“Wearing face masks, meeting up outdoors, ventilating indoor places, avoiding crowds: All of these are the basic measures that have worked in the past to protect us from transmission that we think can work.”

In relation to whether schools will be closed in January, Dr Holohan said “we’re not going to get into speculation”, and when asked whether there would be more measures introduced before Christmas, he said “we’re not necessarily planning on that basis”. 

Dr Holohan said that reports in the Mail on Sunday yesterday that there was a firm plan to announce a lockdown on 30 December are “simply untrue”, and that there are no such plans, adding that they did not know how effective measures in place from today would be.

But he added: “We’re not going away for Christmas,” and that NPHET would be modelling the virus trajectory during the holiday season.

Businesses hit

Hospitality groups have warned that the restrictions will lead to widespread closures and redundancies in the sector.

Padraig Cribben, chief executive of the Vintners’ Federation of Ireland (VFI), said: “The reality is this decision will decimate the trade that was already on its knees.”

Yesterday, Public Expenditure Minister Michael McGrath said that no government wanted to be in the position of making decisions that would cost jobs, but said the first duty was to protect the health of the population.

Asked about an estimate from the hospitality industry that 60,000 people in Ireland could lose their jobs, McGrath told RTÉ: “The numbers will be significant, certainly in the tens of thousands.”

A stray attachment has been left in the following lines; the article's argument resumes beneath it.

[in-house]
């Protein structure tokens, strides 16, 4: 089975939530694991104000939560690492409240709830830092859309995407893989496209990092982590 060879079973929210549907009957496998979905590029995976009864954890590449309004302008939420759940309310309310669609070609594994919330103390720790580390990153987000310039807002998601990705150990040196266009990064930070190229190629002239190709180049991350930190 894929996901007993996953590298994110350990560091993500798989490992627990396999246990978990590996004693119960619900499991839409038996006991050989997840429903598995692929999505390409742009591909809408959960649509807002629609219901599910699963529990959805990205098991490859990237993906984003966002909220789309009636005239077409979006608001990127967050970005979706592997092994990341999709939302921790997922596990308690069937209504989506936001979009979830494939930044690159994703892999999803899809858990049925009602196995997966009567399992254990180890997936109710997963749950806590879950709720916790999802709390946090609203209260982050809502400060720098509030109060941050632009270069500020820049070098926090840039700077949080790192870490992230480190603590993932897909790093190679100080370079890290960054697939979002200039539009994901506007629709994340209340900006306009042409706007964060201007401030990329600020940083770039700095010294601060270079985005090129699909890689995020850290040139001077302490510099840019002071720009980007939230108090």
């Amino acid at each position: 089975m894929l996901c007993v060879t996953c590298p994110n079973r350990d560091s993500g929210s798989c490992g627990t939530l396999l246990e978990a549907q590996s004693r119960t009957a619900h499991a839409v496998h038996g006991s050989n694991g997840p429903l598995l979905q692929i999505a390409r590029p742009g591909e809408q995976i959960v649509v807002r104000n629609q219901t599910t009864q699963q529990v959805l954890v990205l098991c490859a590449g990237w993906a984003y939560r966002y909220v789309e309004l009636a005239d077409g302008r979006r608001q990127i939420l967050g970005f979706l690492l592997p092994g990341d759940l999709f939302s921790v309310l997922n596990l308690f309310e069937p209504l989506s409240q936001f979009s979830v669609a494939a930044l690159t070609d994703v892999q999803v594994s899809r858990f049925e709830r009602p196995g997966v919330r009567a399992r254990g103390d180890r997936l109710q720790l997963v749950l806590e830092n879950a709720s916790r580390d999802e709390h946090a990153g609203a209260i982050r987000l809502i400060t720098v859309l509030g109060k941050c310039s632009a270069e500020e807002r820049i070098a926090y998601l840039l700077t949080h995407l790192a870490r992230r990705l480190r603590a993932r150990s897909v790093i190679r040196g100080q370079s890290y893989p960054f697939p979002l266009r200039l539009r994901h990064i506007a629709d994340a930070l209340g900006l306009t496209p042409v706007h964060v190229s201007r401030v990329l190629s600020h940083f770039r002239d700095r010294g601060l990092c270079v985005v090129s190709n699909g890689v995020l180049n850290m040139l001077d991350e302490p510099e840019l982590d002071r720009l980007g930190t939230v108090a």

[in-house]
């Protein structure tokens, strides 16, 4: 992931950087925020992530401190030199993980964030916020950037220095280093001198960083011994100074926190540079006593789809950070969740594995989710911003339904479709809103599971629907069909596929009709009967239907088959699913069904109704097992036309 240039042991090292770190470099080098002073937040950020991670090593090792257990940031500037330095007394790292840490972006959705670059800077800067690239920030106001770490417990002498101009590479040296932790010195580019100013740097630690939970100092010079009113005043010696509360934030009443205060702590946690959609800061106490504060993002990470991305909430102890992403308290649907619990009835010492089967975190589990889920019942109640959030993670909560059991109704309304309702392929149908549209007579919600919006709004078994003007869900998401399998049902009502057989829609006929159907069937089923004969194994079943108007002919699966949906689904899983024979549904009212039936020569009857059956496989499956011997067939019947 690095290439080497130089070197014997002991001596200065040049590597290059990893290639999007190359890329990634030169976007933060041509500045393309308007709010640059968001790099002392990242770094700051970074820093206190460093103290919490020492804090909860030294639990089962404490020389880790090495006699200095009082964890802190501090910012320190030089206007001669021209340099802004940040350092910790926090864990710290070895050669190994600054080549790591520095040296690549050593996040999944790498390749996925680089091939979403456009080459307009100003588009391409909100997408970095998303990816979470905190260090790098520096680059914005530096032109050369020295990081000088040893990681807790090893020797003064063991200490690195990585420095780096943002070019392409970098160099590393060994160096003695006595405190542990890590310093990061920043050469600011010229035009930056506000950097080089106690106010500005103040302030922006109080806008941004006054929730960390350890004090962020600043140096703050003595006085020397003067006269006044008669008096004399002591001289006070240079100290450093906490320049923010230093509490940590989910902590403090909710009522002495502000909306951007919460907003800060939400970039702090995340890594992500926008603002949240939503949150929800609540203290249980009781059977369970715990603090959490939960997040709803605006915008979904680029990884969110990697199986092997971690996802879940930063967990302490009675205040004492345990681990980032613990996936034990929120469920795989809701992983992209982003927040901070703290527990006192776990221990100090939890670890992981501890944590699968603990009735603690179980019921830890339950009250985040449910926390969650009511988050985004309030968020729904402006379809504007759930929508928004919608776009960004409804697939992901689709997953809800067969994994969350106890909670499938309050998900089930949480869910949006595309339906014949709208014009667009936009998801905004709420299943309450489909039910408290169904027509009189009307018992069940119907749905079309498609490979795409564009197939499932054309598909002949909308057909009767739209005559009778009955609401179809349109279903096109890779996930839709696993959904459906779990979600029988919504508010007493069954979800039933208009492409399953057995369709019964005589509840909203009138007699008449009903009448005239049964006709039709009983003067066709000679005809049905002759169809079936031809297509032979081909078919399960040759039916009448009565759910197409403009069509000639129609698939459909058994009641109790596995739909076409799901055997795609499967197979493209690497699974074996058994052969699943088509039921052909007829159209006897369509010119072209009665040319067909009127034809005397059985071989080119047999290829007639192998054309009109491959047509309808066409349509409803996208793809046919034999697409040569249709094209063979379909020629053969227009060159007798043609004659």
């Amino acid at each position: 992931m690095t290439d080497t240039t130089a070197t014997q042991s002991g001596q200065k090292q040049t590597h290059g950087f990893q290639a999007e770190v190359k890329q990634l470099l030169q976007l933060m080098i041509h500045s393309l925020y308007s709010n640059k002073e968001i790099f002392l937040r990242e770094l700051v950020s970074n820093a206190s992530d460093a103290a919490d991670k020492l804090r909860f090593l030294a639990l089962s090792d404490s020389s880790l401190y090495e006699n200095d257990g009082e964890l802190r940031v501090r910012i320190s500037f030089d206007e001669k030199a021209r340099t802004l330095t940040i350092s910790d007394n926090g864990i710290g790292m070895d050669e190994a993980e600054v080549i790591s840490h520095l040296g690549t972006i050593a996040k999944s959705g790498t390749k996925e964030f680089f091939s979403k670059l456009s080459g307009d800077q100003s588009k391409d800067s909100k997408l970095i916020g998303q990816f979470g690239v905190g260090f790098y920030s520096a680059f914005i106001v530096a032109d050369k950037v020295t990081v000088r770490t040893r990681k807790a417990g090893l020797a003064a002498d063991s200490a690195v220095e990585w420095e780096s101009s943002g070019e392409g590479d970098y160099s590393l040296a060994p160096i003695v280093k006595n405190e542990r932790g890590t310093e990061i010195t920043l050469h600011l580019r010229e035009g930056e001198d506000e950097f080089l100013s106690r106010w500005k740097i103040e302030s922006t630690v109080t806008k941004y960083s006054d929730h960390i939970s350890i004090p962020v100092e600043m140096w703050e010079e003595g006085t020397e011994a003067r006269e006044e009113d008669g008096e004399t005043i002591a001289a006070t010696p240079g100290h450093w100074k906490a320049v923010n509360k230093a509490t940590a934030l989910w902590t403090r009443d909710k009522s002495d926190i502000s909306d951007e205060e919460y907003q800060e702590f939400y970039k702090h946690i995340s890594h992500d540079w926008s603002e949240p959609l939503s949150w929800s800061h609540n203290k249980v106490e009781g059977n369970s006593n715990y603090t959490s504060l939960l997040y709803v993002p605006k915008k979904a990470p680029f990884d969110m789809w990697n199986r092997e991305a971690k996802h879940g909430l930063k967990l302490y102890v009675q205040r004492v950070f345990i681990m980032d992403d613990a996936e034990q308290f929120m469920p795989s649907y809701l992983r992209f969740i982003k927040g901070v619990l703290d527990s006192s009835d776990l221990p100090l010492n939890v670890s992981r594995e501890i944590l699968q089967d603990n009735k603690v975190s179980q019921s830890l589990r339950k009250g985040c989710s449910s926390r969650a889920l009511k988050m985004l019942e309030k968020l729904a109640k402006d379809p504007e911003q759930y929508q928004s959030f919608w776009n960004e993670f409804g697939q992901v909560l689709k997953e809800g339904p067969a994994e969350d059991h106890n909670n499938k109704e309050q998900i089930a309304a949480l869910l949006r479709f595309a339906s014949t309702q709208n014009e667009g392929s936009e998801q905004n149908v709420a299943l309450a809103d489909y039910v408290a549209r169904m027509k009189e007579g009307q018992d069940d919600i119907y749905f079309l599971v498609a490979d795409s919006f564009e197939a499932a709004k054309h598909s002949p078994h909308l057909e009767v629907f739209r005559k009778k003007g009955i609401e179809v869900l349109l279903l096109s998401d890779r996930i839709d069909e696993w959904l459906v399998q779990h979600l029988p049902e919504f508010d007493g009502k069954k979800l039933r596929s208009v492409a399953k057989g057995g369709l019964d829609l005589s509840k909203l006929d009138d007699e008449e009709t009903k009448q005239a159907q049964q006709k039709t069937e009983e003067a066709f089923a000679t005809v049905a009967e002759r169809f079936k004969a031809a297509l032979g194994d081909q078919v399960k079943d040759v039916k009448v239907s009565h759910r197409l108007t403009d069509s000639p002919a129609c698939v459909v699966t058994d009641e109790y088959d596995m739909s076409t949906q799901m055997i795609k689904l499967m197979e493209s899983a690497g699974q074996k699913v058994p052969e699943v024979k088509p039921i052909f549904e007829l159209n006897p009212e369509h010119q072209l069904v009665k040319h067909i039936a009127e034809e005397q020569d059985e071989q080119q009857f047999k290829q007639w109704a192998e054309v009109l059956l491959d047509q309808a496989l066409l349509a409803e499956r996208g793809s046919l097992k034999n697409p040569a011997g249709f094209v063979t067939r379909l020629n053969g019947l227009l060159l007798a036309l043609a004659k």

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Omicron and the booster campaign

belgium-eu-eastern-partnership-summit Source: Johanna Geron/AP

The Taoiseach said on Friday that the new measures were necessary because of the rise in infections caused by Omicron.

He said: “Left unchecked, this new strain will represent a very significant threat to hospitals and critical care, but also a threat to all of society and the economy.”

Just weeks after the first Omicron case was identified in Ireland, it has now become the dominant strain of Covid.

The Health Protection Surveillance Centre has estimated that approximately 52% of reported cases are now due to the Omicron variant, which Dr Holohan said demonstrates how transmissible this variant is.

Speaking on Newstalk this Morning, the HSE’s head of the vaccination programme Dr Damien McCallion said that the rollout of the booster vaccine for people aged in their 20s and 30s was being finalised.

In response to long queues seen yesterday at walk-in vaccination centres, McCallion also said that surges at vaccination centres were to be expected because the rollout was expanded to a new age group of almost half a million people.

“We’ll be looking at the numbers, I suppose uptake is going to be crucial, even with the early vaccination campaign, it was really successful in terms of percentages we achieved because of the support of the public in coming forward,” he added.

Dr Holohan said about the efficacy of vaccines: “Their ability to limit transmission does wane after a period of time. But we think that the effect of the vaccine in protecting you from your infection becoming a severe infection is maintained through vaccination and that’s why the booster is really important – that will be maintained in the face of this new variant, as well as Delta. That’s really, really important.”

Contains reporting by Gráinne Ní Aodha.